Aquarium Glaser received a number of sample specimens from the Congo. The exporter requested identification and asked whether these fishes were of any interest for the aquarium trade.
The first species was relatively easy to identify:
This dainty little characin was a fairly popular aquarium fish in the 1950s and 1960s – according to the literature, at least. Nowadays it is only very rarely seen in the trade. It isn’t a very productive breeder, so the small numbers of offspring are normally bought directly from the breeder. The species is comparatively widespread in Central Africa. It has been reported from Angola, Benin, Nigeria, Cameroon, Gabon, and the D. R. Congo However, it would appear that this little fish (around 2.5 – 3 cm long) is commonly overlooked or prefers habitats where it can’t be collected effectively. Otherwise it is difficult to explain why the species so rarely turns up in the trade.
There is also a question mark over whether all fishes determined as Neolebias ansorgii actually belong to this species. Depending on the locality, these fishes look very different and it has yet to be clarified what the fish described by Boulenger in 1912, from the Lucula River in Angola, actually looks like in life. The variant or species recently sent as a sample of five specimens exhibits a very attractive, brilliant green lateral stripe. The five specimens have gone to a trusted breeder, but at present it looks as if all of them are males. These dwarfs, which aren’t particularly delicate, are best maintained in a small species tank. In the company of larger and livelier fishes they become timid and pale, as also happens in brightly lit aquaria. So, muted light, dark substrate (peat fiber), soft water, pH 6.0-6.5, and a temperature around 24 °C. You should then get a lot of pleasure from these charming little fishes, which will eat all the usual fish foods of appropriate size.
The second species is one of the few freshwater gobies found in Africa:
This goby grows to around 25 cm long, and is thus one of the larger species. It is very widely distributed in West Africa and also found on numerous islands. When adult these fishes live almost exclusively in fresh water, and are only occasionally reported from brackish regions as well. The wide distribution and the occurrence on islands can be explained by the fact that the tiny larvae of the species develop in the sea and drift long distances with the marine currents. This specialized reproductive biology makes breeding in the aquarium very difficult, as we lack suitable food organisms with which to feed the larvae during their marine phase. Even so, reports of successful breeding are published occasionally.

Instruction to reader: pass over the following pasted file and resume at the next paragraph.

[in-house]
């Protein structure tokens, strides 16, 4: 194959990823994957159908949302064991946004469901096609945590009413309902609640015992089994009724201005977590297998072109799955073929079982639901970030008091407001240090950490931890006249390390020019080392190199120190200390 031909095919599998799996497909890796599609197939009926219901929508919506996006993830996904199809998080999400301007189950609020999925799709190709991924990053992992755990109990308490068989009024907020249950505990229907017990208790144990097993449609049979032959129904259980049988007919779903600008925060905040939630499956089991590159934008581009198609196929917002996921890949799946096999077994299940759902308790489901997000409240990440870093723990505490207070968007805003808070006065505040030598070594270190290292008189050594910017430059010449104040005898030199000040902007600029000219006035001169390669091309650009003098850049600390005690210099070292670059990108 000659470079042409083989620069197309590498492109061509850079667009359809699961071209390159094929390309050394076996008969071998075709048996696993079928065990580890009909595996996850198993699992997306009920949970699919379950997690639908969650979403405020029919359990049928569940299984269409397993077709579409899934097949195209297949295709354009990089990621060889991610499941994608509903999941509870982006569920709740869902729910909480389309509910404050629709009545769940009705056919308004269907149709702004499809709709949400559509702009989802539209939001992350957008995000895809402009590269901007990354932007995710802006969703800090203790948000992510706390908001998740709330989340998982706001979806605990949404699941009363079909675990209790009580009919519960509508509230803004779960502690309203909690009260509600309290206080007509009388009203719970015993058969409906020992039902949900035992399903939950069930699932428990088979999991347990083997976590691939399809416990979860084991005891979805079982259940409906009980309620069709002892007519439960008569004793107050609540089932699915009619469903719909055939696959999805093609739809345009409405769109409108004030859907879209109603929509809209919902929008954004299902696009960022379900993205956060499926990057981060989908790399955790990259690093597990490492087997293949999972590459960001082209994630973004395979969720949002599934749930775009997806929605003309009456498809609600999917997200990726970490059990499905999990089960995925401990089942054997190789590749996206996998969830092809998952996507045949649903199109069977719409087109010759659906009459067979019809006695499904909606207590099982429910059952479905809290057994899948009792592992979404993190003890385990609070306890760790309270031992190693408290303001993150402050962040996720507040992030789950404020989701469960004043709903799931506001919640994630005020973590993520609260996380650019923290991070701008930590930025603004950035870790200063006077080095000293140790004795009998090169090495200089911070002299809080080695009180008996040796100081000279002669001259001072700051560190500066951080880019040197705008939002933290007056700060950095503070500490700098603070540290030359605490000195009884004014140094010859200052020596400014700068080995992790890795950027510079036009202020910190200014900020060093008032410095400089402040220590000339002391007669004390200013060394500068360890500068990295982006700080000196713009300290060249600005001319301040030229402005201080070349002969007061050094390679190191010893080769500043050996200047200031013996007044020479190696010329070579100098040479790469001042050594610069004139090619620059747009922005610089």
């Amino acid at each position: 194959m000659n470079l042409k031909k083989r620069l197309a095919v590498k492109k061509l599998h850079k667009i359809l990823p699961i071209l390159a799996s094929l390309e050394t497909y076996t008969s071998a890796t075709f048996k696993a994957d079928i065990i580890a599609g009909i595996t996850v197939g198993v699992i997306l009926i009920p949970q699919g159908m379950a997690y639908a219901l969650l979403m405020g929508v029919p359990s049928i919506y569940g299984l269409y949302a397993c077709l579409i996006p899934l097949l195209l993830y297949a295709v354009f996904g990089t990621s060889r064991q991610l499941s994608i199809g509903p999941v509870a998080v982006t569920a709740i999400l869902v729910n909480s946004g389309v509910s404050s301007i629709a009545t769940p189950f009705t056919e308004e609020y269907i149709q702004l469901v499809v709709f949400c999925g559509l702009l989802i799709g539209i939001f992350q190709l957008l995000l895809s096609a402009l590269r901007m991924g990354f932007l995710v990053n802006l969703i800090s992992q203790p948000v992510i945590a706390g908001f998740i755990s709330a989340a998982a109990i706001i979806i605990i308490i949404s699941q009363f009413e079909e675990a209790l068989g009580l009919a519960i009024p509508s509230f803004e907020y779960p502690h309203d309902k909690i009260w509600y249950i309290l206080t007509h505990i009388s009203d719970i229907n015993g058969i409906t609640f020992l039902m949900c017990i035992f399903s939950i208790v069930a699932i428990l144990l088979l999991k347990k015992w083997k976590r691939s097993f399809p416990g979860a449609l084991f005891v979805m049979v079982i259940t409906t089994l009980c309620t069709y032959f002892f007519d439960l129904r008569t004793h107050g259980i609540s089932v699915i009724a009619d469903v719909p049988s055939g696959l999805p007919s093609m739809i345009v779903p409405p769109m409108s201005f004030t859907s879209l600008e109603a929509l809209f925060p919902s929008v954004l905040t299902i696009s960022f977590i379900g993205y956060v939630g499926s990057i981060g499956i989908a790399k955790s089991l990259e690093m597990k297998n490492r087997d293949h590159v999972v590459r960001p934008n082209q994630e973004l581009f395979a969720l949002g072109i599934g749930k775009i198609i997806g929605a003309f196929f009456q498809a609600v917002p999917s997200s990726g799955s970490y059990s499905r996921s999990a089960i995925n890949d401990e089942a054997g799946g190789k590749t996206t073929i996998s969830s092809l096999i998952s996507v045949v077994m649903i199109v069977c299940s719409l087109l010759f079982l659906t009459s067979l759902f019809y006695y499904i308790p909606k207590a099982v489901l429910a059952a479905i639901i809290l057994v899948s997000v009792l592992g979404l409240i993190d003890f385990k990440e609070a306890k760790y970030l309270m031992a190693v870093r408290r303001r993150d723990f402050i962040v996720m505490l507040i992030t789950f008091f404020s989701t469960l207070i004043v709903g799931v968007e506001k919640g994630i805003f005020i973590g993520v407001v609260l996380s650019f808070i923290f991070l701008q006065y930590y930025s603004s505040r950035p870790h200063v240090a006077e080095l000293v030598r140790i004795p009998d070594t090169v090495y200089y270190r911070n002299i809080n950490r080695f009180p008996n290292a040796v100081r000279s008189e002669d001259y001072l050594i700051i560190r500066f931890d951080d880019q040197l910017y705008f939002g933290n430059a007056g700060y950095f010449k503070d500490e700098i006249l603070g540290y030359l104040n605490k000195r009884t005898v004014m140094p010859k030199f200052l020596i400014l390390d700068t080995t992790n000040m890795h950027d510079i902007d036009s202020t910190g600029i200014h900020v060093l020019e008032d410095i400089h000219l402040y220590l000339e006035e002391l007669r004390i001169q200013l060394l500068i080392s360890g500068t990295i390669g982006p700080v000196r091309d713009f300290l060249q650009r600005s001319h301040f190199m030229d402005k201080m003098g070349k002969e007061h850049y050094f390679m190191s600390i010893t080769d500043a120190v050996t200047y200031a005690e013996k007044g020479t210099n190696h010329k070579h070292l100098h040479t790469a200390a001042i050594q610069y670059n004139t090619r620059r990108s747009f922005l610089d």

The following data relate to the related species A. flavus from South America, which is so attractive that aquarists have already attempted to breed it. These gobies are cave-spawners, and the very underdeveloped larvae hatch after only around 12-13 hours. At this time their eyes are hardly developed at all and they float through the water in a typical head-down position. After four to five days they assume a horizontal swimming position, the eyes are now fully developed, and the little fishes can begin to take food. At this point they must without fail be transferred to full-strength sea water, as otherwise they will inevitably die. Maintenance of the larvae is possible at a salinity of 1.018 upwards. The larvae can be transferred straight from fresh to sea water without fear of them being harmed.
The maintenance of the larvae in sea water should continue for up to 20 days. During this period the larvae grew and apparently took food, though it wasn’t entirely clear exactly what they are eating. They were given rotifers (Brachionus); cultures for breeding such rotifers can be obtained from specialist aquarium dealers. The rotifers were fed on micro-algae in the rearing aquarium. Hence it is conceivable that the goby larvae also consumed the algae or unidentified ciliates that developed. For further details see the very interesting report by Naomi Delventhal at http://gobiidae.com/breeding_awaous.htm . But even if you don’t breed them, these fishes are very interesting to maintain in the aquarium as, like all gobies, they exhibit a wide spectrum of behavior. When maintaining them it is important to provide a substrate of fine sand, which the fishes will sift with great enthusiasm for food particles. Water parameters are of subordinate importance, though the temperature should be in the 22-26 °C range. These fishes have large appetites and will take all the usual foods. A. lateristriga are peaceful among themselves and towards other fish species. The final sample species was a splendid dwarf cichlid:
This gorgeous species has been known in the hobby for some time. It was initially named Nanochromis sp. “Kasai” after the locality where it was found, until it was eventually described in 2006 by Lamboj and Schelly and given the scientifically valid name N.teugelsi. This dwarf cichlid was first discovered in the year 2000 and exported as an ornamental fish. The one to three black dots in the softrayed part of the dorsal fin, visible in the majority of individuals, are very characteristic of the species. Males grow up to 8 cm long, females remain significantly smaller. Like all Nanochromis species this is a biparental cave brooder, with the females mainly guarding the eggs and fry and the males chiefly defending the territory. Soft, acid water with a low germ count is required for both maintenance and breeding.